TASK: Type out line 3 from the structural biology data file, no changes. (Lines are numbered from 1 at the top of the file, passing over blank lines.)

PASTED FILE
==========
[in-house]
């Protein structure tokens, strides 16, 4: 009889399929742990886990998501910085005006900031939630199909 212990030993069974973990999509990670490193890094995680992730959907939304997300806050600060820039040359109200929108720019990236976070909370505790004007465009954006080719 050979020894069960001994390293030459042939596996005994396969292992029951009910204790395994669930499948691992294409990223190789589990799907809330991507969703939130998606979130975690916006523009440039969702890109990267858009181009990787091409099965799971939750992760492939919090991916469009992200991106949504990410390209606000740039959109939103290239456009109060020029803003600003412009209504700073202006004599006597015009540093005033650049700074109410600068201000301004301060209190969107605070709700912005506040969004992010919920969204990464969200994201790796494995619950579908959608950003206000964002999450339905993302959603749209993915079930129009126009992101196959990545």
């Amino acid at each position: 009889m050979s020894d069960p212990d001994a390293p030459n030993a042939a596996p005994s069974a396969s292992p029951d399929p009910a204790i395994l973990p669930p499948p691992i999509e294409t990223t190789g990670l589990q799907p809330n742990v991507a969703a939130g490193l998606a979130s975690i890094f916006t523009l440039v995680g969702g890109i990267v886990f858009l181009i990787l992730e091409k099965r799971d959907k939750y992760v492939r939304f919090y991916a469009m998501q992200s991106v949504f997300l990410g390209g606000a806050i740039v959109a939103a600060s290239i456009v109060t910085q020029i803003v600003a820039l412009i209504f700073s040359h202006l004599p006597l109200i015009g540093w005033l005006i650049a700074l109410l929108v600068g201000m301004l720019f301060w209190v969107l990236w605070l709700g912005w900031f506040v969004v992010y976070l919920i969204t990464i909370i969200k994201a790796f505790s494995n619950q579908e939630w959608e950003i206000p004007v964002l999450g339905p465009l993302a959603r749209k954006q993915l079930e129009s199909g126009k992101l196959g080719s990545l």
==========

């Amino acid at each position: 009889m050979s020894d069960p212990d001994a390293p030459n030993a042939a596996p005994s069974a396969s292992p029951d399929p009910a204790i395994l973990p669930p499948p691992i999509e294409t990223t190789g990670l589990q799907p809330n742990v991507a969703a939130g490193l998606a979130s975690i890094f916006t523009l440039v995680g969702g890109i990267v886990f858009l181009i990787l992730e091409k099965r799971d959907k939750y992760v492939r939304f919090y991916a469009m998501q992200s991106v949504f997300l990410g390209g606000a806050i740039v959109a939103a600060s290239i456009v109060t910085q020029i803003v600003a820039l412009i209504f700073s040359h202006l004599p006597l109200i015009g540093w005033l005006i650049a700074l109410l929108v600068g201000m301004l720019f301060w209190v969107l990236w605070l709700g912005w900031f506040v969004v992010y976070l919920i969204t990464i909370i969200k994201a790796f505790s494995n619950q579908e939630w959608e950003i206000p004007v964002l999450g339905p465009l993302a959603r749209k954006q993915l079930e129009s199909g126009k992101l196959g080719s990545l």